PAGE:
In the Civil War (1642-1651) between Parliamentarians and Royalists, Faringdon became a strongly defended garrison town under the Royalist’s Commander Colonel Lisle protecting King Charles and his forces at Oxford. There were several small skirmishes in the area and in 1644 Oliver Cromwell based an army on the slopes of Folly Hill and led an attack on Faringdon House, where the garrison was ensconced, but failed to subdue it. The garrison finally surrendered to the Parliamentarian forces on June 24th 1646, being one of the last places to do so.
During the war the church and the town had been extensively damaged. The Church still lacks its original steeple and shot damage can still be seen around the top of its tower. Also, most of the houses in London Street had their roofs burnt off and many had to be rebuilt. In 1648 the townsfolk asked Parliament for compensation, the damage, which included the lost church tower being assessed at £56,976 4s, but this was refused.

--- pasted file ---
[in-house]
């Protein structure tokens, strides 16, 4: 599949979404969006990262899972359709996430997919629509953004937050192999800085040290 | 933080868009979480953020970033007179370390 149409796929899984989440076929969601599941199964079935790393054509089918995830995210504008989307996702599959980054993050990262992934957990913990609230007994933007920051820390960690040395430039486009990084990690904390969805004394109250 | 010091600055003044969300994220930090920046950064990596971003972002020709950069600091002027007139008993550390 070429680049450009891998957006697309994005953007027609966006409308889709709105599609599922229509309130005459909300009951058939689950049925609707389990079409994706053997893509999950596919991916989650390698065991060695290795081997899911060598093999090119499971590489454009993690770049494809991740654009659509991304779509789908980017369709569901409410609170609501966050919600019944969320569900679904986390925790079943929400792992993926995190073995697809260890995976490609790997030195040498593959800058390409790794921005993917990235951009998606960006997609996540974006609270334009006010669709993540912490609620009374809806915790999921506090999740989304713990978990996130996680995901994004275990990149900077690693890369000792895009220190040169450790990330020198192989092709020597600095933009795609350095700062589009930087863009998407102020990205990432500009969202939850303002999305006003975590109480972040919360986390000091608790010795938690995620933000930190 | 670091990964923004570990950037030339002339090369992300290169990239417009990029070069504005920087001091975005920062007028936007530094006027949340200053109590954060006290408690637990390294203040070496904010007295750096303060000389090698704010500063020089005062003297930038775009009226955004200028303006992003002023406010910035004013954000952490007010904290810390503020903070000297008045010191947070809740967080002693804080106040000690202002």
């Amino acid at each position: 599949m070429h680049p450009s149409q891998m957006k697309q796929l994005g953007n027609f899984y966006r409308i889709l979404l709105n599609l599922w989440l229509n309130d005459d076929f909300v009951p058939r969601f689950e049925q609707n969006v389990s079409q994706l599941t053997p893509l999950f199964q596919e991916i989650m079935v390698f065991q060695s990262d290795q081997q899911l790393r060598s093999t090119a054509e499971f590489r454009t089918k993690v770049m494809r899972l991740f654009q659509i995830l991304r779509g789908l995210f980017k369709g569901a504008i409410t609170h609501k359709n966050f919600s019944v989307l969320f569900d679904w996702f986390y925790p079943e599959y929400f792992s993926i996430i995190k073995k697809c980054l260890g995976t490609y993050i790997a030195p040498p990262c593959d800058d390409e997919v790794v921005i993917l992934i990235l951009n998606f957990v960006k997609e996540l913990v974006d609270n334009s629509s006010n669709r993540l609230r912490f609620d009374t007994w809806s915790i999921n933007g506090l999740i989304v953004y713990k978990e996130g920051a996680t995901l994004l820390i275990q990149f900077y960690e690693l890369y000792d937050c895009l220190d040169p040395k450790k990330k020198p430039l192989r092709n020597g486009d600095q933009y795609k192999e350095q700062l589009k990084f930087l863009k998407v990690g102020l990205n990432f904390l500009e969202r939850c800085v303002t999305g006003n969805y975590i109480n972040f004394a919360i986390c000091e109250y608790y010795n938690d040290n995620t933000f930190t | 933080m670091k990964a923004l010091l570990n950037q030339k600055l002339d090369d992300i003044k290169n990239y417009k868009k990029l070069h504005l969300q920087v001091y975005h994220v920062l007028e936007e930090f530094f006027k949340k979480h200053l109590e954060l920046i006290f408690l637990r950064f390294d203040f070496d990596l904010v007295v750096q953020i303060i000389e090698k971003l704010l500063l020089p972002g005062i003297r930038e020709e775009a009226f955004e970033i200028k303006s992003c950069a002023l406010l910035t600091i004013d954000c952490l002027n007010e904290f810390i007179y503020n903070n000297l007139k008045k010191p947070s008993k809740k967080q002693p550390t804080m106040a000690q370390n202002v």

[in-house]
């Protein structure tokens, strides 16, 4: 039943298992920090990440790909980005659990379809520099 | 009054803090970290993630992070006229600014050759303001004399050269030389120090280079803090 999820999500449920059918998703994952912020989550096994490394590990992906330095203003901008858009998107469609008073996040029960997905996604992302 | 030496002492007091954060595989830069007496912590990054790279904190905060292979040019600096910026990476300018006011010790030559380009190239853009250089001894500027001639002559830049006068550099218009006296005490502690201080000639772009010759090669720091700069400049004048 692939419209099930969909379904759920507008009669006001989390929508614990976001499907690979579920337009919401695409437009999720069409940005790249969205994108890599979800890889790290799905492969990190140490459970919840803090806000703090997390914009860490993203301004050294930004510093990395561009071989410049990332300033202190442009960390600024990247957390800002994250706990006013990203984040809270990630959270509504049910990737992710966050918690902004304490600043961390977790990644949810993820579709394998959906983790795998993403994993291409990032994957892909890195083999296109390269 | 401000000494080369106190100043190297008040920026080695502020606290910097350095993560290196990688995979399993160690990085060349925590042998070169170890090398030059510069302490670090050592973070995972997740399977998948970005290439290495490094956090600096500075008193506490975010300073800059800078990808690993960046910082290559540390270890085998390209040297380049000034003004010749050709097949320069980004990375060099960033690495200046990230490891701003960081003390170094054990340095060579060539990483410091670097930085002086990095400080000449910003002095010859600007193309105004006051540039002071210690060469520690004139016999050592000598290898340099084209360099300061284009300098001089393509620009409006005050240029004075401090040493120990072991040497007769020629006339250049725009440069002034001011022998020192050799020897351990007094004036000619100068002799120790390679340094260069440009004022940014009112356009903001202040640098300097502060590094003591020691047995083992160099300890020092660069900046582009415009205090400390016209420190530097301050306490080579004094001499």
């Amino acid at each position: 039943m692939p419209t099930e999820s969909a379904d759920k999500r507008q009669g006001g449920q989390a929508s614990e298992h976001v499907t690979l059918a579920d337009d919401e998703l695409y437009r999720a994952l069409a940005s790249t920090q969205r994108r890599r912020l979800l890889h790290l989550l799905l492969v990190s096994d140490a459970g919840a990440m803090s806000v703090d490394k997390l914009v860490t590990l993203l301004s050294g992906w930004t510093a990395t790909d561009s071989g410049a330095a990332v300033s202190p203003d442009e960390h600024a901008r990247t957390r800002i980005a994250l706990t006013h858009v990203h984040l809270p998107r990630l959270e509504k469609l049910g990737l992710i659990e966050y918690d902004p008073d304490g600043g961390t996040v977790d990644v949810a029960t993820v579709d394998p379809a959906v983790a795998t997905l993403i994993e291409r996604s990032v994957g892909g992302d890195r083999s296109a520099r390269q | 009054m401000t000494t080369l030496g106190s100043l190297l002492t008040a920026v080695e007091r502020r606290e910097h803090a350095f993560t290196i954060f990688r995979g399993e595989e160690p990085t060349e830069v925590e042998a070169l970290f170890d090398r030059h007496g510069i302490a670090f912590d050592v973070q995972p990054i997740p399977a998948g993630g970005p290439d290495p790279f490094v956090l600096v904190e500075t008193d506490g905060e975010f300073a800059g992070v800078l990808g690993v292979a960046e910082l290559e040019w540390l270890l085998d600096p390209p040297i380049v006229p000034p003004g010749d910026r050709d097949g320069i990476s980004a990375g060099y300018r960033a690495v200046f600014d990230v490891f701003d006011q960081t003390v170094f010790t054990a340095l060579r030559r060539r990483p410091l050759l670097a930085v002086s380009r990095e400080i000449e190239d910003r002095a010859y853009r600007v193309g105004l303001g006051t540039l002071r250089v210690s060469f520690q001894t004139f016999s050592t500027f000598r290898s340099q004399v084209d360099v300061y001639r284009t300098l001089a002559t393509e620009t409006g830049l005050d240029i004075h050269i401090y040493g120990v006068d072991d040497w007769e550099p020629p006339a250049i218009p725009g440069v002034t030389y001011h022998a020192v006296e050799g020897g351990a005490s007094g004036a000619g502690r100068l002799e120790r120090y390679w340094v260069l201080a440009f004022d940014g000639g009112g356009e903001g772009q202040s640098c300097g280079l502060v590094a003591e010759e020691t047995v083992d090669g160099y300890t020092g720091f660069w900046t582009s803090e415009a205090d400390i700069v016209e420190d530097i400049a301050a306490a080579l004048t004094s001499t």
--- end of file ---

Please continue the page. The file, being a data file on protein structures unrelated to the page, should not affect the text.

In 1935, while digging the foundations for the Folly Tower on top of the hill, some skeletons were found which were dated to this period.
In 1994 the Sealed Knot came to Faringdon to commemorate the 350th anniversary of Cromwell’s occupation of Faringdon and again in late 1995, for the 350th Commemoration of the Siege of Faringdon by the Royalists forces. They had a camp in the field on the right of Radcot Road and marched through the town on their way to battle on a field on the left of the Lechlade Road. They also made a return visit in 2008.
Researched and compiled by Ian Lee, November 2020.